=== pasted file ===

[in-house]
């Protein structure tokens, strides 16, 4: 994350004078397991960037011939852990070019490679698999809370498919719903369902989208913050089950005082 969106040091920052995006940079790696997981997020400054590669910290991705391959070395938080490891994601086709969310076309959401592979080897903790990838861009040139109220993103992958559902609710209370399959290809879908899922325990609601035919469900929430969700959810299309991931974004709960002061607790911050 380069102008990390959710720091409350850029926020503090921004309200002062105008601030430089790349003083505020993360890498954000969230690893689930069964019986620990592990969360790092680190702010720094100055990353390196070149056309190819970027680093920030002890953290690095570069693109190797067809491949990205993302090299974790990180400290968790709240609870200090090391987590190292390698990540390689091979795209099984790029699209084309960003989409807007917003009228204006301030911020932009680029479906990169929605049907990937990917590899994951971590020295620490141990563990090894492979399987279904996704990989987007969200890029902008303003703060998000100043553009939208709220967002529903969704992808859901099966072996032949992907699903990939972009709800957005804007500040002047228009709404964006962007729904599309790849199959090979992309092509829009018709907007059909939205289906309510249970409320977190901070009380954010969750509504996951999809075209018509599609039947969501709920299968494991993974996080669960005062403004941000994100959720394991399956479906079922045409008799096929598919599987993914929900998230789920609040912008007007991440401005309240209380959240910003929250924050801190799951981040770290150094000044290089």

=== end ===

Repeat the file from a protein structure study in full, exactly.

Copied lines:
[in-house]
């Protein structure tokens, strides 16, 4: 994350004078397991960037011939852990070019490679698999809370498919719903369902989208913050089950005082 969106040091920052995006940079790696997981997020400054590669910290991705391959070395938080490891994601086709969310076309959401592979080897903790990838861009040139109220993103992958559902609710209370399959290809879908899922325990609601035919469900929430969700959810299309991931974004709960002061607790911050 380069102008990390959710720091409350850029926020503090921004309200002062105008601030430089790349003083505020993360890498954000969230690893689930069964019986620990592990969360790092680190702010720094100055990353390196070149056309190819970027680093920030002890953290690095570069693109190797067809491949990205993302090299974790990180400290968790709240609870200090090391987590190292390698990540390689091979795209099984790029699209084309960003989409807007917003009228204006301030911020932009680029479906990169929605049907990937990917590899994951971590020295620490141990563990090894492979399987279904996704990989987007969200890029902008303003703060998000100043553009939208709220967002529903969704992808859901099966072996032949992907699903990939972009709800957005804007500040002047228009709404964006962007729904599309790849199959090979992309092509829009018709907007059909939205289906309510249970409320977190901070009380954010969750509504996951999809075209018509599609039947969501709920299968494991993974996080669960005062403004941000994100959720394991399956479906079922045409008799096929598919599987993914929900998230789920609040912008007007991440401005309240209380959240910003929250924050801190799951981040770290150094000044290089």